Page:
• Group 5, people aged 65 – 69 years – delivered by GP practices between 15 February and 12 March
  • Group 6, people aged 16 years to 64 years with underlying health conditions and unpaid carers – delivered by GP practices between 22 February and 4 April
  • Group 7, people aged 60 – 64 years – delivered by mass vaccination centres starting 8 March
  • Group 8, people aged 55 – 59 years – delivered by mass vaccination centres starting 22 March
  • Group 9, people aged 50 – 54 years – delivered by mass vaccination centres starting 5 April

The health board currently has mass vaccination centres located in Aberystwyth, Cardigan, Haverfordwest, Tenby, Carmarthen and Llanelli.

Group 6 is significantly the largest cohort to be vaccinated to date and we understand that many in this group will be anxious to receive a vaccine. Please do not contact your GP or the health board to ask about your appointment, you will be contacted directly when it is your turn and we thank you for your patience.

People in groups 7, 8 and 9 will receive a letter with an appointment date and time. Please arrive as close to your appointment time as possible. The letter will include a phone number to contact the health board should you need to rearrange or cancel your appointment but please make every effort to keep your allocated appointment time.

Steve Moore, Chief Executive of Hywel Dda UHB, said: “While  our programme has had to slow  due to supplies, we want to reassure everyone in groups 5 to 9 that our amazing teams of vaccinators and GP practices have the capability and flexibility to deliver our vaccine supplies as they arrive into the region.

“Vaccine supplies will start to increase again from mid-March, and we are confident that everyone living in our three counties in the top 9 priority groups will be offered a vaccine by mid-April.

“In Hywel Dda we have an older population compared to some other health boards and so over 50% of our adult population will have been offered a vaccine by milestone 2.

“To be able to say that as we approach the anniversary of the first national lockdown is nothing short of extraordinary.

“And again, I must say thank you to everyone living in our three counties who continue to come forward in substantial numbers for the vaccine. Uptake remains remarkably high and we hope to see this continue through groups 5 to 9 and into group 10.”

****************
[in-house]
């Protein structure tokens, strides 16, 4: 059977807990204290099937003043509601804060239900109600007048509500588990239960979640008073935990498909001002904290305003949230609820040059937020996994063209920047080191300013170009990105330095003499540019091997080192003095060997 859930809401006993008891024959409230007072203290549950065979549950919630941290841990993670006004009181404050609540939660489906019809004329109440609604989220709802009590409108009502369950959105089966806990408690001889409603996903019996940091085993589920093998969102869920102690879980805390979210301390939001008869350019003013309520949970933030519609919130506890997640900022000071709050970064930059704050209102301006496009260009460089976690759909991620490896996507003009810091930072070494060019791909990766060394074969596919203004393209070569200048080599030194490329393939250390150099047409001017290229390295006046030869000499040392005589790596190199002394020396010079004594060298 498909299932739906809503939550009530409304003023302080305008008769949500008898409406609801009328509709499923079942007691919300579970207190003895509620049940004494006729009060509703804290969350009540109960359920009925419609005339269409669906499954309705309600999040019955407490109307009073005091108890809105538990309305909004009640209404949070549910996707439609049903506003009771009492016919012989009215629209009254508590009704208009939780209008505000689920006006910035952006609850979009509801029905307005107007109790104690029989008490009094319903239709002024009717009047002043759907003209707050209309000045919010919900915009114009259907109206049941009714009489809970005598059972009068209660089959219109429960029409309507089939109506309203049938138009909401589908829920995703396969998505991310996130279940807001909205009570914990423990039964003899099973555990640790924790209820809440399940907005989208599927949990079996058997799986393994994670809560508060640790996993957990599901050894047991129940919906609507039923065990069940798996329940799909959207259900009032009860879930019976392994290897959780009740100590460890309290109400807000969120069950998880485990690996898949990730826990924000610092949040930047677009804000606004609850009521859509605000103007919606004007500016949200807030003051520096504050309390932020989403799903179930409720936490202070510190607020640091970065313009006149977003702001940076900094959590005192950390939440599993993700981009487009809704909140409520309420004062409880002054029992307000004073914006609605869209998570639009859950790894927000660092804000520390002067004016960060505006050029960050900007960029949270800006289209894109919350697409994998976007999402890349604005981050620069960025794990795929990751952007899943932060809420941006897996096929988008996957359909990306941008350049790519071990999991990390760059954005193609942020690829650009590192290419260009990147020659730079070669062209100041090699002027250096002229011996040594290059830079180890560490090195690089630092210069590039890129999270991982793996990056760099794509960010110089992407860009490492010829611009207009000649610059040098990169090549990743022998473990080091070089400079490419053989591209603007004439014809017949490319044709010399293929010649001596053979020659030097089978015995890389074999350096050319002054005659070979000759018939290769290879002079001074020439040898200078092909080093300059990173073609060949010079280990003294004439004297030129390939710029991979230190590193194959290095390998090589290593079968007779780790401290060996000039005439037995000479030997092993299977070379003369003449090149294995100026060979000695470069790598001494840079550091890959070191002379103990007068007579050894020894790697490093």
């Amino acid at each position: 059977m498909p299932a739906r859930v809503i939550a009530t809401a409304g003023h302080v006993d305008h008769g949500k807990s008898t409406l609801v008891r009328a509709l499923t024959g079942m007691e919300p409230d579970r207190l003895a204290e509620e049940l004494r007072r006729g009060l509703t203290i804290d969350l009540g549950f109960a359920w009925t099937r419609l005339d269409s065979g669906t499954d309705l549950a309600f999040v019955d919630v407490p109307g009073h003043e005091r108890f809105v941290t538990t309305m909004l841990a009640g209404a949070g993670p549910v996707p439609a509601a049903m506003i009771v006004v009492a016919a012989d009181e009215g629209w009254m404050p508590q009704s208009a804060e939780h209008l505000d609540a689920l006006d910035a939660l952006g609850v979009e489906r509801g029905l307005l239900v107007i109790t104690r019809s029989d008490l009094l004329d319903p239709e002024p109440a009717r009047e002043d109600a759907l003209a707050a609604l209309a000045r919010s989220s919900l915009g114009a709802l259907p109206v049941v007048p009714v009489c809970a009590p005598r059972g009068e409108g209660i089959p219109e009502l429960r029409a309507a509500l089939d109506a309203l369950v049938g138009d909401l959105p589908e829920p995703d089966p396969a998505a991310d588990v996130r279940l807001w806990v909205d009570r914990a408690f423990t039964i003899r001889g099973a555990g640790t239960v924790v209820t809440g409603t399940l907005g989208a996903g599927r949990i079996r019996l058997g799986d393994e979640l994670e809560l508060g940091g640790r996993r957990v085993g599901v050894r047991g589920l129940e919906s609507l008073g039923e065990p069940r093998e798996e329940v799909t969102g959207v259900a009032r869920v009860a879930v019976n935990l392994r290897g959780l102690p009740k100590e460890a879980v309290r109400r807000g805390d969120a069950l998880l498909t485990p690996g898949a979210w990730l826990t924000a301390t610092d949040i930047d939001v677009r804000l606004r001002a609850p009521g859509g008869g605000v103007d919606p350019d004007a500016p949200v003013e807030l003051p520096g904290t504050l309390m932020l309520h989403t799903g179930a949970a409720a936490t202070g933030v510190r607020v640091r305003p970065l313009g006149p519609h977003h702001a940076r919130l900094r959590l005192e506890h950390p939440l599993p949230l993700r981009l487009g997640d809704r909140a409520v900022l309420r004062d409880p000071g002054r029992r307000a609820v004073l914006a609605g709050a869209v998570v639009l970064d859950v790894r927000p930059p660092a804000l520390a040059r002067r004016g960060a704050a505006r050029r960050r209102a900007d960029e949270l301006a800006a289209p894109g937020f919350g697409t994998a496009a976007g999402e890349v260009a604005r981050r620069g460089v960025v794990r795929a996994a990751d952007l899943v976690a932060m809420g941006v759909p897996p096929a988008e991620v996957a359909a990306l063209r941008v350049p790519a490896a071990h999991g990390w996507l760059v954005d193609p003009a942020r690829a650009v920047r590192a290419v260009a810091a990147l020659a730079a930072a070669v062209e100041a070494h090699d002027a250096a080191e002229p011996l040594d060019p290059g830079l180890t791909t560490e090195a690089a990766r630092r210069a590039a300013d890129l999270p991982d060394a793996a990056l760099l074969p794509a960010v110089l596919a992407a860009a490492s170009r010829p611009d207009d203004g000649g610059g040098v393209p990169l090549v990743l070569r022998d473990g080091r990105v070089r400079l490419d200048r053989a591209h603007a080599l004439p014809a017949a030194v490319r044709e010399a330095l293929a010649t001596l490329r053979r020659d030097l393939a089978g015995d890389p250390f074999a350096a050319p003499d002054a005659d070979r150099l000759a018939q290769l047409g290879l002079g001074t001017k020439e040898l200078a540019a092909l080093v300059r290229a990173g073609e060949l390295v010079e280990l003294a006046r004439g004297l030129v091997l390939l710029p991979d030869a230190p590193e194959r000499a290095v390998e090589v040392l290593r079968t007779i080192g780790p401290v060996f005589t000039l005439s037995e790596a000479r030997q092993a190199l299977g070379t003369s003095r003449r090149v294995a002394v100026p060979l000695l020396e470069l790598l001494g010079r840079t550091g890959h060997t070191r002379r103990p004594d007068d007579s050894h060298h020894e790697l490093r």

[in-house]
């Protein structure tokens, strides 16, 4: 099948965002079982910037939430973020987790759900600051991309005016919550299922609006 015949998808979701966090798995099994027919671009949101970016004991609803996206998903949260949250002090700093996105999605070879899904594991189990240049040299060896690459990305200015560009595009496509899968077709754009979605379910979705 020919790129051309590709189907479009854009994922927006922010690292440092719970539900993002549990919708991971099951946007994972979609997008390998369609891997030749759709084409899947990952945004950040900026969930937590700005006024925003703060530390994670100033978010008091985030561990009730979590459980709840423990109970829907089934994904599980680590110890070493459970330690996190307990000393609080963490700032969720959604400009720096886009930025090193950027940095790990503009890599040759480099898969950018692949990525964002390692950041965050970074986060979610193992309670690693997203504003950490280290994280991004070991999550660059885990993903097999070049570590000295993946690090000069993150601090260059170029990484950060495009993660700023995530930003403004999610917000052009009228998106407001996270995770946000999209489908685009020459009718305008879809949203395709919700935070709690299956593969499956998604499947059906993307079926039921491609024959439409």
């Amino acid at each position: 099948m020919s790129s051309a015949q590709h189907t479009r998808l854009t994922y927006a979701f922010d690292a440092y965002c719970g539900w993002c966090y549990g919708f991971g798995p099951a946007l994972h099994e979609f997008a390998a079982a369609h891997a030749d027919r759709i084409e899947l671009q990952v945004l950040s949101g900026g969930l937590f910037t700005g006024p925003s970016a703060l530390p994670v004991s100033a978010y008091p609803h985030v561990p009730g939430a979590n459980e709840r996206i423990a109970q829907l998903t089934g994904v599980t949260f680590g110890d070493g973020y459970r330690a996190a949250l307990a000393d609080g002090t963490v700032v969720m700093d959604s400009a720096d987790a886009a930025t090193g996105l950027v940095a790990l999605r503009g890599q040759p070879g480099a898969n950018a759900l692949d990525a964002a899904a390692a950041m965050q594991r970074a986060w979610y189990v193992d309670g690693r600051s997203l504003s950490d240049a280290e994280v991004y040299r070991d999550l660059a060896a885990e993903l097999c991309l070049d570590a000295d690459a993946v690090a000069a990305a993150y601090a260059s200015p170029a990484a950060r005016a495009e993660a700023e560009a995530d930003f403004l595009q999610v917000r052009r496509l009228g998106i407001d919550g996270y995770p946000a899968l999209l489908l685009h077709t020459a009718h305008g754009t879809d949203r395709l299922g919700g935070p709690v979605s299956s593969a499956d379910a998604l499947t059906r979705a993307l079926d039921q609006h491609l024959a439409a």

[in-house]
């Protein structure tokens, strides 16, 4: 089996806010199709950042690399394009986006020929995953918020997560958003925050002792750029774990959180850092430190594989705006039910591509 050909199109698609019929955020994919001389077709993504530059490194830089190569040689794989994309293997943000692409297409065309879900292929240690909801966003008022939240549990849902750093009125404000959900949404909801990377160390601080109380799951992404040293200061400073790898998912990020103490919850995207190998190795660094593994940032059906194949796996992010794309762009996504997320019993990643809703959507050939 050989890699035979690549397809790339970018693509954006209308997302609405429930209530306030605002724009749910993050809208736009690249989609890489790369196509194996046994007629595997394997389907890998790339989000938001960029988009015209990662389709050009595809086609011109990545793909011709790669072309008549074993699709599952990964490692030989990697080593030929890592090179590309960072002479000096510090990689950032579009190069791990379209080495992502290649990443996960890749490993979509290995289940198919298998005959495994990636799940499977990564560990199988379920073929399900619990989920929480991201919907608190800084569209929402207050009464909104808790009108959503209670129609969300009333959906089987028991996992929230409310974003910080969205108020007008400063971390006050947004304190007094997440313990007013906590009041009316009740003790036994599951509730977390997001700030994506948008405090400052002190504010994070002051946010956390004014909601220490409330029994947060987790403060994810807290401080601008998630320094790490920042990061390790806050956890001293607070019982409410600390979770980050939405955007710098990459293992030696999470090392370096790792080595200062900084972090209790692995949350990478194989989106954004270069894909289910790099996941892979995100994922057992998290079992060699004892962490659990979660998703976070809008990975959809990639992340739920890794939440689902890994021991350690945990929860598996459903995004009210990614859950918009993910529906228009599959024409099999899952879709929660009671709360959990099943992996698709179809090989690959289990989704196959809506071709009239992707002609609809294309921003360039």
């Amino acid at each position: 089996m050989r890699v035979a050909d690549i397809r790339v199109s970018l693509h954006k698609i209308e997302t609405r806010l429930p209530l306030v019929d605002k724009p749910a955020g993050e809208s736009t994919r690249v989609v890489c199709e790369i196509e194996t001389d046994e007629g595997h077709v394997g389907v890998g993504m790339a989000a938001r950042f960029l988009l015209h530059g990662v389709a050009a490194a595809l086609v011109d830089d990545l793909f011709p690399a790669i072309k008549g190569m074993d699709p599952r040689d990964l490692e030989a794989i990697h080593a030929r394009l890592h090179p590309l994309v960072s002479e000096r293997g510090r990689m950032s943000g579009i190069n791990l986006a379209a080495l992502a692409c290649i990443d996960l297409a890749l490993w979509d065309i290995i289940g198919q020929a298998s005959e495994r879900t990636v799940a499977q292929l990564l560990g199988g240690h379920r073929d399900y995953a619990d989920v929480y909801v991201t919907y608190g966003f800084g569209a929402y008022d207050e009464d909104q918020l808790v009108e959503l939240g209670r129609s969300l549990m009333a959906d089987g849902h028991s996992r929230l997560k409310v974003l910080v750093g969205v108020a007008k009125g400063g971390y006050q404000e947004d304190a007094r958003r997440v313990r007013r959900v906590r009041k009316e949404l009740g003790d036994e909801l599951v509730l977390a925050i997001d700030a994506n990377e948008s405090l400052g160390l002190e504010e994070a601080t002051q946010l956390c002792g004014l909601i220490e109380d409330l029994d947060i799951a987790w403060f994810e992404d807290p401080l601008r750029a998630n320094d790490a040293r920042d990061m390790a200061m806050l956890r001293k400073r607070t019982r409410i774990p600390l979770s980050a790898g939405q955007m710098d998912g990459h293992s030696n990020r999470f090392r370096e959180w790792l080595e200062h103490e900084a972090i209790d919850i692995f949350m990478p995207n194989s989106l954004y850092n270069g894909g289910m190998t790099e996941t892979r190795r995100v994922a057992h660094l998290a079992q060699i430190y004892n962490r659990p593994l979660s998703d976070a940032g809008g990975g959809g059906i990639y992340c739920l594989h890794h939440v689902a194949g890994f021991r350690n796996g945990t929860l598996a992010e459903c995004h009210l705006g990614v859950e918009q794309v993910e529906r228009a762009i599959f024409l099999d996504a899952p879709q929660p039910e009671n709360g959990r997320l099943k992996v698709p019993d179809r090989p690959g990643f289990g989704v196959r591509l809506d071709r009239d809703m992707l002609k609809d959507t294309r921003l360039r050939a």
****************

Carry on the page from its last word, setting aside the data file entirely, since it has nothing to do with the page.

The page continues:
People are asked, wherever possible, to use their own private transport to attend an appointment. Lifts can be accepted from someone in their household or support bubble, but not from anyone else due to the risk of transmission of the virus.

The health board has put in place transport support for anyone who may have difficulty attending their vaccination appointment. If you have no other means of travel, please contact the health board on 0300 303 8322 and we will be happy to assist.

Everyone in priority groups 1 to 4 should have received an offer of a vaccination. If you have not been contacted, or have changed your mind, please contact your GP at the earliest opportunity. No one will be left behind.

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Nolton Haven: Man hospitalised after getting into difficulties in sea

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A MAN was taken to hospital after getting into difficulties in the sea off Nolton Haven on Friday.

Emergency services were alerted at 2.40pm on February 26 by a 999 call to the control centre.

The Little Haven RNLI lifeboat, Broad Haven Coastguard, an ambulance crew and a Coastguard rescue helicopter assisted police in the operation.

The male casualty was stabilised on the beach and shortly before 4.30pm, was then transported to Withybush Hospital.

A police spokesman told The Herald: “We were called to a male who had got into difficulties in the water at Nolton Haven shortly before 3pm.

“He was taken to hospital by ambulance.”

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Cyclist killed on A40 was serving police officer, force confirms

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A CYCLIST who died after a crash with a van on the A40 in Carmarthenshire was a serving police officer with Dyfed-Powys Police, the force has confirmed in a statement to Herald.Wales.

The driver of the van involved in the crash, which happened on Thursday (Feb 25) has been arrested on suspicion of causing death by dangerous driving, it was confirmed on Friday (Feb 26).

Police are investigating the fatal collision, which caused the road to be closed for 12 hours, and are asking for any witnesses to come forward by calling 101.

37-year-old Lynwen Thomas, who is a former student at Ysgol Bro Myrddin, Croes-y-Ceiliog, Carmarthen, was a sergeant and a very well-respected member of Dyfed-Powys Police.

A spokesperson for the police said in a statement: “Our thoughts are with her family, friends and colleagues, who have all been offered specialist support. We ask that family members are given the privacy they need at this difficult time.”